Second, to accept such a notion is to concede that Christianity—or any supernatural religion—has no social value, which is in and of itself irrational and obfuscates much of the teaching of Scripture in both the Old and New Testaments. Third, it is dangerously undemocratic to argue in a democracy, particularly one that has such a profound and undeniably rich religious history, that people of faith cannot exercise their faith or speak from their faith. Fourth, and most importantly, to the Christian it would be disobedience to the Scripture. We are to “speak the truth in love” which includes the gospel but also truth in any area. Thus, to exclude our faith from the marketplace would be to fail as truth tellers and that is to fail indeed. Lastly, to remove religion from the public square is to by default make the secular position the presumptive position.

Of course, secularism is based on the idea that matter is all there is (materialism) or the idea that everything comes from matter (naturalism). Both have religious assumptions since it is pure faith to believe, and/or live as though existence does not extend beyond nature; however, an even greater leap of faith is to believe that anything really matters if matter is the totality of life. Ideas like Herbert Spencer’s “survival of the fittest” and statism…thrive quite comfortably in such environments. ((Spencer advocated preeminence of science over religion. He gave us the phrase “survival of the fittest”. As a social Darwinist he believed people were subject to the same processes noted by Darwin in biology)) In other words, religious people believe that someone is guiding things, and the secularist believes there is no one to guide things, and neither can be presently proved.

As Christians, our public proclamations are twofold. First is evangelism, which is declaring much of what can only be known by special revelation (the Bible). This includes truths like the sacrifice of Christ for sin, His deity, the nature of God and salvation though faith in Christ alone.

Second is the truth revealed in the Scripture that can be argued from Scripture, as well as from other areas such as experience, natural law, history, science, logic, or the popular vote of “we the people.” These are what we can call “rational beliefs’, which can include such things as theistic based education ((presently I am not considering the legal issues associated with this concept)) as opposed to atheistic based education. ((Remember that atheistic based education in the United States is a recent phenomenon, emerging simultaneously with and greatly contributing to the devaluing of non-secular ideas.))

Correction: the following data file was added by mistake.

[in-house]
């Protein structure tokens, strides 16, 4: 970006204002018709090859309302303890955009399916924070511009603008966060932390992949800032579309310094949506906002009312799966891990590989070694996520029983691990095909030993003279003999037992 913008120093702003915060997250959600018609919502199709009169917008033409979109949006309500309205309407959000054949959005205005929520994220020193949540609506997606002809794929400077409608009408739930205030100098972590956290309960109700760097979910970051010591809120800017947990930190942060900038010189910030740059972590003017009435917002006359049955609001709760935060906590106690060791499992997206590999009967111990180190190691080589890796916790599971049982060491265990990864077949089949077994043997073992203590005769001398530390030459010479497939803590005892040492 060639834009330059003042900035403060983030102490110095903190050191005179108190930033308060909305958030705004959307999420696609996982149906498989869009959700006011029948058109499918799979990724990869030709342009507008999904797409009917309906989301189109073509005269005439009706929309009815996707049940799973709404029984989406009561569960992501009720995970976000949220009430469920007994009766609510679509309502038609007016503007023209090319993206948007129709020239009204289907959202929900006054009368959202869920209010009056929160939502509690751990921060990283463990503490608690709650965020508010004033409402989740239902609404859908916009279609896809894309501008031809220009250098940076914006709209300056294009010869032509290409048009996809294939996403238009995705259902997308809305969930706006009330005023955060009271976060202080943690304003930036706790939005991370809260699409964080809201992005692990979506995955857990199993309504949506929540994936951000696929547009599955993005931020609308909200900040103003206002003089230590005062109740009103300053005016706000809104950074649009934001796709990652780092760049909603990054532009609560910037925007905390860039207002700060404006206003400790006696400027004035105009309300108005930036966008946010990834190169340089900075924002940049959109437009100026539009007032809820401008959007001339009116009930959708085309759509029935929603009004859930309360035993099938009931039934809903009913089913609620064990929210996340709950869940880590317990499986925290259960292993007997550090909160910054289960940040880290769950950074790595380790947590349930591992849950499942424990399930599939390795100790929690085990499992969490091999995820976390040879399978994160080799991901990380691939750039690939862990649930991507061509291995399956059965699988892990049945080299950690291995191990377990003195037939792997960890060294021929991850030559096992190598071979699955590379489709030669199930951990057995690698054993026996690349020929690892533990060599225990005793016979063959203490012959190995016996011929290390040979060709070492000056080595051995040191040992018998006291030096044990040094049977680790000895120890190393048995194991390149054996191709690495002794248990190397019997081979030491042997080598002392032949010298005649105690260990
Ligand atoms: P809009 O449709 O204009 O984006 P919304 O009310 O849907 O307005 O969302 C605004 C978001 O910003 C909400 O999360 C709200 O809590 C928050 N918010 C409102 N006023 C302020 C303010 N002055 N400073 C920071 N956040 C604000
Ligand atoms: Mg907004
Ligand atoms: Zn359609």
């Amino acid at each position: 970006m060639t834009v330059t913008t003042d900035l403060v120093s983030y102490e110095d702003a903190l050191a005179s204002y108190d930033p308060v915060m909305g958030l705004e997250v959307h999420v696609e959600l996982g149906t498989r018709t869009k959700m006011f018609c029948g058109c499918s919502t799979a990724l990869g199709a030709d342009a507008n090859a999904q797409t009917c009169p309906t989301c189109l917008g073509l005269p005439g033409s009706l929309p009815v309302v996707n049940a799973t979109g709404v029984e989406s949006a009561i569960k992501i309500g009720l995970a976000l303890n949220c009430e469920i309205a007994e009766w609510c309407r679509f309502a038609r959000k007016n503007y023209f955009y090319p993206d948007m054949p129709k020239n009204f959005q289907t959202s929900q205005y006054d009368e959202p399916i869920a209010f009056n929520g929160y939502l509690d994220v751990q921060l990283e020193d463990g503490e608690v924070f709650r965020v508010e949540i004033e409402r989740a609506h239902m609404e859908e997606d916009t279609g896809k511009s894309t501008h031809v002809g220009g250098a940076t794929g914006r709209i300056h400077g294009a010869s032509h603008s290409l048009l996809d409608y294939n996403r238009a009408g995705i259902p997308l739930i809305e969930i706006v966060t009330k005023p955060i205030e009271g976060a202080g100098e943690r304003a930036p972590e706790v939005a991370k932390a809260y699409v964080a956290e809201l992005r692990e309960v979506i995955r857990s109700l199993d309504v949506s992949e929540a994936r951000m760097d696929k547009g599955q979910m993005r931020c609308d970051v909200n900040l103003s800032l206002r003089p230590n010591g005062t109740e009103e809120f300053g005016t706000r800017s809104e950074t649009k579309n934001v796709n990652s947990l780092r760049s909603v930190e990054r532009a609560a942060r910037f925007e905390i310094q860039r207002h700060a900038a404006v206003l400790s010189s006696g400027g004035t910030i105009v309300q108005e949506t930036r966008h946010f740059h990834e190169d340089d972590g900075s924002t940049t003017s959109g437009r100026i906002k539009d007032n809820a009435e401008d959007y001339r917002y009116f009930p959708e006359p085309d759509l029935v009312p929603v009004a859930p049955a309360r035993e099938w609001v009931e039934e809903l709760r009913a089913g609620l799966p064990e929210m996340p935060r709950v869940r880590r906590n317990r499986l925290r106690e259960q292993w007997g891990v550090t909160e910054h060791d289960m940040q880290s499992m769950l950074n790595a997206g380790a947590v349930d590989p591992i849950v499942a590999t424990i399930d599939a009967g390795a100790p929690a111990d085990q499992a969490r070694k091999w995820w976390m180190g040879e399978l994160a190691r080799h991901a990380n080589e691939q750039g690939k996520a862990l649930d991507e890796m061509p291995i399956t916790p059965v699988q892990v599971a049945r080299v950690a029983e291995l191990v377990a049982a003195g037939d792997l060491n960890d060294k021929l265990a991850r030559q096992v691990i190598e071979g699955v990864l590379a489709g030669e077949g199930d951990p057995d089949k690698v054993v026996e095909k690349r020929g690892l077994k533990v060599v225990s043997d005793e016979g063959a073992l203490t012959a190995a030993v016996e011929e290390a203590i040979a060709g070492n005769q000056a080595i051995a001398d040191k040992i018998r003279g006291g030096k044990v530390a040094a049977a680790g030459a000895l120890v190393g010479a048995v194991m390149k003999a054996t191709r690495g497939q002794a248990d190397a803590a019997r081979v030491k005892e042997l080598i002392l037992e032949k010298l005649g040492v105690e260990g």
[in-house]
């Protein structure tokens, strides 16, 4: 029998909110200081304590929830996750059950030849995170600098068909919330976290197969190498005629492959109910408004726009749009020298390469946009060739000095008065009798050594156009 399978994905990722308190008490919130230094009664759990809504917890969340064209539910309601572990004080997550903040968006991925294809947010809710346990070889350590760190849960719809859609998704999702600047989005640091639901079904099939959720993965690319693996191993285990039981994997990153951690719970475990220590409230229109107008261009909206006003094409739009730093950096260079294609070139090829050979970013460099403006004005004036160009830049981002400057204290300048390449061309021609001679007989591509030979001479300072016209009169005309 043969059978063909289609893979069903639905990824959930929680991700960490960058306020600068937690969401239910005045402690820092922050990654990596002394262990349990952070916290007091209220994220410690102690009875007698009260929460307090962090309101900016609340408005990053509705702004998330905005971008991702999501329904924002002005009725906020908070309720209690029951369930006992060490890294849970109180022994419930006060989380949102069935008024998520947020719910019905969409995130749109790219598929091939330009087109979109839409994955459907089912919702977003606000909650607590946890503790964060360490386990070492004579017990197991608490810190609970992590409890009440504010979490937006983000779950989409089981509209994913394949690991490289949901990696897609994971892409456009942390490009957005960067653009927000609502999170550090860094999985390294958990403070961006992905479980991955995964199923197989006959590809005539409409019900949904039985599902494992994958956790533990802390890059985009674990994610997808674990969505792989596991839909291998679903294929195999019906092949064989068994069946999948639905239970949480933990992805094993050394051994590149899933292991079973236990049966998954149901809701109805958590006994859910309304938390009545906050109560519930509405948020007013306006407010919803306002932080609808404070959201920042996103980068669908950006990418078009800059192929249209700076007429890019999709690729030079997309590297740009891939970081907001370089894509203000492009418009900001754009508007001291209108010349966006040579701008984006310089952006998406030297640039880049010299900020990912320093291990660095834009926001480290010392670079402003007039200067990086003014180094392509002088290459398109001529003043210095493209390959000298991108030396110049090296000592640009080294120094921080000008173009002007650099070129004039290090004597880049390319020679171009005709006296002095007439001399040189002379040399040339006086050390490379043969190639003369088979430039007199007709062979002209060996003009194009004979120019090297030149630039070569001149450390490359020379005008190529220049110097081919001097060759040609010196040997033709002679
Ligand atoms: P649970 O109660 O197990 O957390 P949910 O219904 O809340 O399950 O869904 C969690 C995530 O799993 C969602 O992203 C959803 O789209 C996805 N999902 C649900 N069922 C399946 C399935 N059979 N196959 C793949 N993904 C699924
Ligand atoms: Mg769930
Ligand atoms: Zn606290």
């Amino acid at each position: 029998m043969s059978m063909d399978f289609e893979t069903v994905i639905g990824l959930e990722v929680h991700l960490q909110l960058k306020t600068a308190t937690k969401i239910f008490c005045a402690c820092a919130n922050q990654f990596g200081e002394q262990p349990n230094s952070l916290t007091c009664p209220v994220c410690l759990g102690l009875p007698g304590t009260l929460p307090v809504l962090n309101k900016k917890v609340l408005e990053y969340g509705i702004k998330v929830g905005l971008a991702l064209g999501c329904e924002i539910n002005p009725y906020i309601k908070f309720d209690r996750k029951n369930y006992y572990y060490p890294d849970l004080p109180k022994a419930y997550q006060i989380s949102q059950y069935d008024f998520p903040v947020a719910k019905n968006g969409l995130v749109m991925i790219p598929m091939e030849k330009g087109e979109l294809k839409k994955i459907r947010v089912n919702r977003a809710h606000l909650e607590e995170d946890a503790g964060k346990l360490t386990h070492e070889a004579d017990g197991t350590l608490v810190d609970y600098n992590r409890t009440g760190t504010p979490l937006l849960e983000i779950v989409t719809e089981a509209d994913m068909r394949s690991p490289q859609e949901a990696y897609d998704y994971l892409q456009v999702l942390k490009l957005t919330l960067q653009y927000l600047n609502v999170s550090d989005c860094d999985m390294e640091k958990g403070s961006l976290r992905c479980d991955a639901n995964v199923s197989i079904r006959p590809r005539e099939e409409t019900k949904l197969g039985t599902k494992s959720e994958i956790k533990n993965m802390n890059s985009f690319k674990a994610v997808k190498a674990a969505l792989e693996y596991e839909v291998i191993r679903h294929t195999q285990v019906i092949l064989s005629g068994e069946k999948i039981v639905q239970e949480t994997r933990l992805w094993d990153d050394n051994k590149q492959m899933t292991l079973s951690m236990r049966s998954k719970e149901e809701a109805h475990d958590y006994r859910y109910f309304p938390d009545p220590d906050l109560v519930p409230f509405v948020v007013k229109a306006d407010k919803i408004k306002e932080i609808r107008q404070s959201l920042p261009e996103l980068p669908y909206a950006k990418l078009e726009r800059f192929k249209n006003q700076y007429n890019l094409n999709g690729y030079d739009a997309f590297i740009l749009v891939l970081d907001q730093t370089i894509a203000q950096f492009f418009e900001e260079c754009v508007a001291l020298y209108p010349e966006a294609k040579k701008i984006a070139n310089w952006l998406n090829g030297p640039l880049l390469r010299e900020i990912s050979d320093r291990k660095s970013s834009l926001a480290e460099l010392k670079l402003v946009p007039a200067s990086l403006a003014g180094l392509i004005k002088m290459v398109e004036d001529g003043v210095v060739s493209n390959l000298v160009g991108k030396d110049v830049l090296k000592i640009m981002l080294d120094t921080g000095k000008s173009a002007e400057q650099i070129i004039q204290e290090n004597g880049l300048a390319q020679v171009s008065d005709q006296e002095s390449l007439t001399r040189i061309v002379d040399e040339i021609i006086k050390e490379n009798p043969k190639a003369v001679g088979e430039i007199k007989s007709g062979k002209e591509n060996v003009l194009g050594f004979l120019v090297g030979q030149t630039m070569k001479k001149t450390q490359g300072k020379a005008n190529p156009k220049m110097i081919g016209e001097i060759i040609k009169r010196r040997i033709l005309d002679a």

While one may rationally argue that God does not exist, another may argue that He does. That the dispute is not settled is not an argument against religion in the marketplace but rather an argument for its legitimacy since the cogency of the arguments cannot ultimately settle the question and each are arguments for a particular world-view; a fortiori, each world view carries profoundly serious and far reaching corollaries, which impact all of society.

We cannot forget that the Bible speaks to societal issues like the nature of man, marriage, childrearing, education, jurisprudence, crime and punishment, ownership of private property, the legitimate role of government, welfare…and it is from these that we derive most laws and regulations of individuals.

Some say it is not right to use religious arguments because it is not right to impose religious beliefs on others; however, our Christian views that affect society or morals are not meant for only us anymore than the secularist believes all of the ideas of secularism are meant only for the secularist. For example, it is not merely that we believe abortion is wrong for Christians, and therefore it is okay as long as we do not have to have one. This overlooks the fact that we not only say it is wrong for us as an individual, but it is wrong for any individual to take an innocent life; consequently, it is wrong for society and Christians should say so.

Legalizing abortion forces Christians to live in a society where secularist beliefs are forced upon us since a secularist view of abortion is being imposed upon people of Christian faith—secularism believes that everyone should be free to have an abortion. This same argument can be seen in issues regarding murder, stealing, marriage, normalization of homosexuality, education…because there are some things which arise out of one’s faith—world view—that are not merely believed to be beneficial for that individual but rather beneficial to all. Further, it is nonsense to ask Christians—as well as any other group—to vote, support and speak for legalization of behavior they believe is detrimental to society and/or wrong.

The arguments about the place of religion are never about that per se, but rather about which worldview will be imposed upon our culture. Further, every law is enforced to the exclusion of other possible laws, and that is deemed to be moral. Secularism and religion are both worldviews, and it is inevitable that a worldview will be imposed on society; therefore, it is legitimate and necessary to argue both religious and secular worldviews in public debate.

Education determines a culture, and education by its very nature is always and unalterably religious. ((See my paper on The Role of Government in Teaching Religion)) Consequently, the question is not will there be religion in the marketplace, but rather which ones will be excluded?

As I noted at the beginning of this article, the rancor of naturalism’s dissatisfaction with anything less than a purely secular public square will not be satiated until we Christians go away, which means that they will never be happy because we will not, yea, we cannot go away.

Ronnie W. Rogers